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Showing posts from August, 2020

Moving from Singapore....to the UK?

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The exodus from Singapore continues. I'm told that expats trying to ship household goods are facing delays.  It's August and no containers are available until February next year?

The destinations of choice have to be Europe and New Zealand.  Even Americans seem to prefer Europe to going back to the States.

I was in the UK for a month myself and only just left yesterday.  For those moving to the UK in September or October this year, there are of course questions around the tax implications of the move.

As always, the answer is that...it depends

1. You may be able to choose whether you are to be taxed either on the remittance basis or on the arising basis -
Read more here - http://www.mooresrowland.tax/2018/03/uk-tax-arising-vs-remittance-basis.html

2. You should also need to determine whether you meet the statutory residence test or not.  There's a detailed discussion below but here's a tool from the HMRC website -
https://www.gov.uk/government/uploads/system/uploads/at…

Talk with a Legal Futurist

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Today we share a 30 minute conversation we had with Margaret Rose-Goddard we did last month.  Margaret is a UK based Lawyer specializing in public procurement law.  She is currently doing doctoral research at the University of Bath exploring complexity theory, public health procurement, and public policy implementation.  Margaret also calls herself a "Legal Futurist"
https://youtu.be/0Uykh4QPkRM
My thoughts -
1. Global supply chains around goods, face continued disruption.  Conversely, trade in services presents business opportunities   
2. To deal with the present crisis, Governments have shut down economic activity and negatively impacted millions of businesses.  It is likely that this would not be the last time.  How would this impact #entreprenuers #businessowners?  Would it discourage future effort?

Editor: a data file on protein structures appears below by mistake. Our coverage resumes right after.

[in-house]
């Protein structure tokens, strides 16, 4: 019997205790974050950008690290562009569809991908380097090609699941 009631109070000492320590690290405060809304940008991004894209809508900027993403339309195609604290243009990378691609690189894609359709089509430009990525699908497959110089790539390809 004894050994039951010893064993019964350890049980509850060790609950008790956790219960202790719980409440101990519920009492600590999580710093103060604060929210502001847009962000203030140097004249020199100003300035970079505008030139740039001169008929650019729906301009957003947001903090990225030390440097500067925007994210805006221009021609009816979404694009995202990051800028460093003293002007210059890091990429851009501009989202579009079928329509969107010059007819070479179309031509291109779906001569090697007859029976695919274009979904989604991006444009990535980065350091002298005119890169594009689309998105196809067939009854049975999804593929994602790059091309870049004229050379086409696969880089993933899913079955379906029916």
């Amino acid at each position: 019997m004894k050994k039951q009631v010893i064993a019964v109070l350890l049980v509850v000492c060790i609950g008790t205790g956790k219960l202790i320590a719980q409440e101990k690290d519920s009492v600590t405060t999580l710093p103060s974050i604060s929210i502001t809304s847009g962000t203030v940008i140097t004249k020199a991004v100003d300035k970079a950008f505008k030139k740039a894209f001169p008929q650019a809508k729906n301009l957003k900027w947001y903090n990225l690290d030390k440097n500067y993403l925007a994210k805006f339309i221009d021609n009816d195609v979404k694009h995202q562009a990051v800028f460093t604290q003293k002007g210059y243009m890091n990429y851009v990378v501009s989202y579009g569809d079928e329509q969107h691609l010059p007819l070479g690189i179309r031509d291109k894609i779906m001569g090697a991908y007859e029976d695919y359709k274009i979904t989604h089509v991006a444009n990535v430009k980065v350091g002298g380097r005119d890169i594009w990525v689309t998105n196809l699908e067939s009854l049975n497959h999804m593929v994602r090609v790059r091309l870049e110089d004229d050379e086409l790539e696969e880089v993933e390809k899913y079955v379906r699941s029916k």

3. Data security and personal privacy will continue to be a pressing issue. 
I once had the privilege of attending a presentation by the late Hans Rosling in 2009.  He wrote -  &…

Get Comfortable being Uncomfortable

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Yesterday we featured an interview with someone who relocated from a big U.S. city to the countryside in Indonesia.  Today we feature a 40 min interview we did last month with Robert.  He is a New York attorney who works remotely and so is outside of the big city as well.
https://youtu.be/wR4wb0O6ceM
My thoughts -
1. Yesterday we mentioned the exodus of the wealthy from #NYC.  Same is happening in major cities across the US (and around the world) including  #California.  Nearly half of the US homeless population is there plus there is a looming #WealthTax.  According to online real estate company Zillow, #SanFrancisco home prices have fallen 4.9% year-over-year, while inventory has jumped 96% during the same period.
2. As Bloomberg reported on Monday, virus mutations suggest that there is no #NewNormal but we live in a post normal world.  We need to be comfortable being uncomfortable.  
3. Simply put: there are many less jobs. And a LOT more people competing for them now.  This imbalance w…

Largest Wealth Transfer in History

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1. #BabyBoomers are retiring and are passing trilions to their children in the biggest generational wealth transfer...ever.

2. The present pandemic has meant -
a. severe travel disruptions
b. expected tax increases